Moscow City Council sentenced to seven years in prison for criticizing the war in Ukraine

Moscow City Council deputy Alexei Gorinov was sentenced on Friday to seven years in prison for condemning Russia’s war in Ukraine.

According to Judge Olesya Mendeleeva, Gorinov was found guilty of “spreading deliberately false information” about the Russian military using his “official duties” and as part of an organized group motivated by “political hatred.”

“Rehabilitation of the defendant is impossible without a sentence of imprisonment,” the magistrate said before sentencing him to seven years in a strict regime colony.

Before she passed sentence, the court spectators applauded the defendant, which led to the expulsion from the courtroom of the spectators who came to support him.

Gorinov, 60, was sentenced at the height of a wave of repression to silence any criticism of Russia’s war.

Since Kremlin forces invaded Ukraine on Feb. 24, authorities have passed a series of laws that impose harsh penalties on those who publicly condemn the attack, banning the use of the words “war” and “invasion.”

Gorinov is the first opposition politician to be jailed for his stance against the war with Russia, but at least 50 other Kremlin activists and critics are currently awaiting trial in custody.

Shortly before the verdict, standing in a glass cage reserved for the accused, a gray-haired man with a tense face and a piercing gaze held out a sheet of paper into the cells with the words “Do you still need this war?”

Yelena Kotenochkina, another member of the city council, is accused of the same crime, but she is not on trial because she fled Russia, like many opposition activists, due to increased repression in Russia in recent months.

A lawyer by training, Gorinov was arrested in April for exposing Moscow’s “war” and “aggression” against Ukraine on March 15 during a meeting of his local municipal assembly, which was filmed and posted on YouTube and which the court found aggravated. circumstances.

Together with Kotyonochkina, Gorinov objected to the council’s idea of ​​holding a children’s dance festival and creative competition, stating that in neighboring Ukraine “children are dying.”

“All the efforts of civil society should be aimed at ending the war and the withdrawal of Russian troops from the territory of Ukraine,” he said.

“Against all wars”

Gorinov said in court on Thursday that he was “against all wars,” stressing that his father “returned from the Great Patriotic War disabled.”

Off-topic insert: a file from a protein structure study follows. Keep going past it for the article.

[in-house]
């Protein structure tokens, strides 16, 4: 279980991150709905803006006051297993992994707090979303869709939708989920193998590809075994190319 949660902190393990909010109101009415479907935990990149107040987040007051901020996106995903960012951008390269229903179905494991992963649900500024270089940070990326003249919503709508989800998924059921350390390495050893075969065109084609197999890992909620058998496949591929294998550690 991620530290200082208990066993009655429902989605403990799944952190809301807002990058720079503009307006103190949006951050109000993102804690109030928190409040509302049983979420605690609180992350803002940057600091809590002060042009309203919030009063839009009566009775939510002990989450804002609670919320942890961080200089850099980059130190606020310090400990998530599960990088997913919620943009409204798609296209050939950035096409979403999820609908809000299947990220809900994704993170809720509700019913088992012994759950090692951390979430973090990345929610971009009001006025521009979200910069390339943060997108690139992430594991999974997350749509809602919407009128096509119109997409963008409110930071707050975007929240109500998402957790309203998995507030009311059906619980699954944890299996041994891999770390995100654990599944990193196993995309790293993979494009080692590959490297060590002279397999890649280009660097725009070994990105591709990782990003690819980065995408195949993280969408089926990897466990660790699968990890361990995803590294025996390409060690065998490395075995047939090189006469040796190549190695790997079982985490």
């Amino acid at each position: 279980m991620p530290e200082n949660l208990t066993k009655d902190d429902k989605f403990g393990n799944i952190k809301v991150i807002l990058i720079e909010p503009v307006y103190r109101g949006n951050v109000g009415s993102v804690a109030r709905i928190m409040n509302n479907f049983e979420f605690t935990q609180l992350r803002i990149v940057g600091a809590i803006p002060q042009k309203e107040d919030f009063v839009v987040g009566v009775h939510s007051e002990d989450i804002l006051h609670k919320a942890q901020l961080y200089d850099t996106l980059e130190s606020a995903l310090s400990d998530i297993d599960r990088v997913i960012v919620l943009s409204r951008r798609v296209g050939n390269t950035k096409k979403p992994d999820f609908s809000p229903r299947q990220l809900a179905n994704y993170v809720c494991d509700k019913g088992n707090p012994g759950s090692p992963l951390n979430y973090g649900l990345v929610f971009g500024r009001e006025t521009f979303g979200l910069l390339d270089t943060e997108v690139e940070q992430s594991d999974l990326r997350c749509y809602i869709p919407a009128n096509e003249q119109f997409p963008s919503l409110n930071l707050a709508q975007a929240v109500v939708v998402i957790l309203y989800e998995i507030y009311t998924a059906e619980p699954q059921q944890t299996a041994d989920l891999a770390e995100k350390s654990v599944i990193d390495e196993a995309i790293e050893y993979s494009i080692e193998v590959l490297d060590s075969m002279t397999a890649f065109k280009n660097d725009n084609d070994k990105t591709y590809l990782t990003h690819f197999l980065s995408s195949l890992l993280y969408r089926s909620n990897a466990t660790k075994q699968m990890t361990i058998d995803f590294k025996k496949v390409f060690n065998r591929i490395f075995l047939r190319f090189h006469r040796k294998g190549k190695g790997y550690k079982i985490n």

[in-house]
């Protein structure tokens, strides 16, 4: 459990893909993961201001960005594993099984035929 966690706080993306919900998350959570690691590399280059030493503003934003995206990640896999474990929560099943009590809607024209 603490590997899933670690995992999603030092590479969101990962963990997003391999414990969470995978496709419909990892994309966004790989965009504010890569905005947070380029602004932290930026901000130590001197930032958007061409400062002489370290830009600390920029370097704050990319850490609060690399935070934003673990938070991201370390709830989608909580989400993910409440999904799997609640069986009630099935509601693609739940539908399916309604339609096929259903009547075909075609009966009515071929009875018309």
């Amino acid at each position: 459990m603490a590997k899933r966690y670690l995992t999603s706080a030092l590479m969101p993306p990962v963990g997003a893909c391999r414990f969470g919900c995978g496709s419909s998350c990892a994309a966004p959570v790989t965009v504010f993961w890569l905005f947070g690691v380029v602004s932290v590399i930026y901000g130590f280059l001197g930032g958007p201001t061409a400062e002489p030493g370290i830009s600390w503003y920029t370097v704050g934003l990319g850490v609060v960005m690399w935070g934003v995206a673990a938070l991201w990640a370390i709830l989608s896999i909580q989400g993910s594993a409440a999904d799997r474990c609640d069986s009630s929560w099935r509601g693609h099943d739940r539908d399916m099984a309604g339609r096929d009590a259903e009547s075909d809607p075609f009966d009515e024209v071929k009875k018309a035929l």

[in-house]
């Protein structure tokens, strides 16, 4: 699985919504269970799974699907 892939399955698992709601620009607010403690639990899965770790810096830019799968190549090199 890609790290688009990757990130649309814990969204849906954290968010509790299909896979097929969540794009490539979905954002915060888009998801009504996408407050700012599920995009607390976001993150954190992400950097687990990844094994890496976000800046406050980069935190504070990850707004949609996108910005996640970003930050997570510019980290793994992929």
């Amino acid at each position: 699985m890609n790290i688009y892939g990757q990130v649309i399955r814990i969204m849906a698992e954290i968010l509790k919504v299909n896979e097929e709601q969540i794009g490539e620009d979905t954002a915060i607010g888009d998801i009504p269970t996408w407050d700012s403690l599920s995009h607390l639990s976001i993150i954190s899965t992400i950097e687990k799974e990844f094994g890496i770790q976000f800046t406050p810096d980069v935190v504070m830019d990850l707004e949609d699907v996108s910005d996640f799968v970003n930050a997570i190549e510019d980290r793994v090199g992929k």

He also openly named Ukrainian cities, such as Bucha, where Russian troops are accused of war crimes that Russian authorities say are lies or staged.

“Bucha, Irpen and Gostomel. Do these names mean anything to you? You, the accusers, should be interested in this, and you can’t say later that you didn’t know anything” about the crimes committed there,” Gorinov said.

Gorinov has been imprisoned in Moscow since April 26.

Since the end of February, Russia has brought to justice dozens of people who publicly criticized the offensive against Ukraine.

Most have been fined, but others face harsh jail terms, including Vladimir Kara-Murza, one of the few opposition figures left in Russia.

Another example is the St. Petersburg artist Alexandra Skochilenko, who has been in prison since April and is awaiting trial for putting up anti-war labels in a store.

Russia, which has long been engaged in suppressing voices critical of the Kremlin, has significantly increased its arsenal of criminal offenses aimed at silencing or punishing those who speak out against Putin and the government.

This week, the Duma, parliament’s lower house, passed a series of vaguely defined crimes punishable by jail time to crack down on calls for action against its security or “confidential” cooperation with foreigners.

Since the start of the war with Ukraine, Russia has also closed or blocked access to many domestic and foreign media, as well as some of the largest social networks such as Twitter, Facebook and Instagram.